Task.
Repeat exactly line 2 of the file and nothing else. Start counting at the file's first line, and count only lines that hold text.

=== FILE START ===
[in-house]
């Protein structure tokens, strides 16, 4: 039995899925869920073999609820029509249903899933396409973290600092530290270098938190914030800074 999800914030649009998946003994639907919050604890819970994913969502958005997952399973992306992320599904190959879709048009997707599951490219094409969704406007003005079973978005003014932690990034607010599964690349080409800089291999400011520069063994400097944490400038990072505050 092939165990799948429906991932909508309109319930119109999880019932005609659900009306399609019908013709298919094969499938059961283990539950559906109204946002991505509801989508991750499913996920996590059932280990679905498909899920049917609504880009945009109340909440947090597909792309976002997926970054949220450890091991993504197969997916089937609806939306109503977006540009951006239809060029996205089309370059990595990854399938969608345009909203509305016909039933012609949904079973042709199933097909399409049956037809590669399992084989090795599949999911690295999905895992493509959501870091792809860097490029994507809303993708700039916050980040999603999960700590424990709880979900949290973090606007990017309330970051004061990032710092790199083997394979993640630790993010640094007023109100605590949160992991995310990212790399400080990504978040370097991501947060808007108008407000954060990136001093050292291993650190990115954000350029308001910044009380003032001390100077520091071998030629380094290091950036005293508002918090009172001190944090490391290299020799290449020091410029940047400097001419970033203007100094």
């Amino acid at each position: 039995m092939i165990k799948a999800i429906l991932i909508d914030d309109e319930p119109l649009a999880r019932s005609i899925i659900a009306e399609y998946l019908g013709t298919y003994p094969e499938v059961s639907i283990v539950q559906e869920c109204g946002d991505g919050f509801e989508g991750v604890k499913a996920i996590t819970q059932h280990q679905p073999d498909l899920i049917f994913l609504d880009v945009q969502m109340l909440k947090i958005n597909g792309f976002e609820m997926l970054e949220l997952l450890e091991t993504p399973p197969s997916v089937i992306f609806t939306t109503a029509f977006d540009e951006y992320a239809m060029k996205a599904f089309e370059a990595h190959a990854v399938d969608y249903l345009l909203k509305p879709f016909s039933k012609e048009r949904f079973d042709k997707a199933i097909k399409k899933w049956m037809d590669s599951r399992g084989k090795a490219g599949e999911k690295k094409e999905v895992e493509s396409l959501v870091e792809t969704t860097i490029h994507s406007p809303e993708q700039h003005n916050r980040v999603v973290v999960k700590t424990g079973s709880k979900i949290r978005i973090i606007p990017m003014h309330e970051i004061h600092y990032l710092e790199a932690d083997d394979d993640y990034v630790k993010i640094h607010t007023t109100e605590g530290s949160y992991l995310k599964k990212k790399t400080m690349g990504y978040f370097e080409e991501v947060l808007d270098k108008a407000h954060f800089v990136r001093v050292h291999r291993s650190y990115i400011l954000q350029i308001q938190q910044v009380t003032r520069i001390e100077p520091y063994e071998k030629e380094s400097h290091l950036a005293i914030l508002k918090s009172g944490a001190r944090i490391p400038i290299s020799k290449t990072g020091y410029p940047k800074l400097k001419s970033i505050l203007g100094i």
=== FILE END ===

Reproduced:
């Protein structure tokens, strides 16, 4: 039995899925869920073999609820029509249903899933396409973290600092530290270098938190914030800074 999800914030649009998946003994639907919050604890819970994913969502958005997952399973992306992320599904190959879709048009997707599951490219094409969704406007003005079973978005003014932690990034607010599964690349080409800089291999400011520069063994400097944490400038990072505050 092939165990799948429906991932909508309109319930119109999880019932005609659900009306399609019908013709298919094969499938059961283990539950559906109204946002991505509801989508991750499913996920996590059932280990679905498909899920049917609504880009945009109340909440947090597909792309976002997926970054949220450890091991993504197969997916089937609806939306109503977006540009951006239809060029996205089309370059990595990854399938969608345009909203509305016909039933012609949904079973042709199933097909399409049956037809590669399992084989090795599949999911690295999905895992493509959501870091792809860097490029994507809303993708700039916050980040999603999960700590424990709880979900949290973090606007990017309330970051004061990032710092790199083997394979993640630790993010640094007023109100605590949160992991995310990212790399400080990504978040370097991501947060808007108008407000954060990136001093050292291993650190990115954000350029308001910044009380003032001390100077520091071998030629380094290091950036005293508002918090009172001190944090490391290299020799290449020091410029940047400097001419970033203007100094």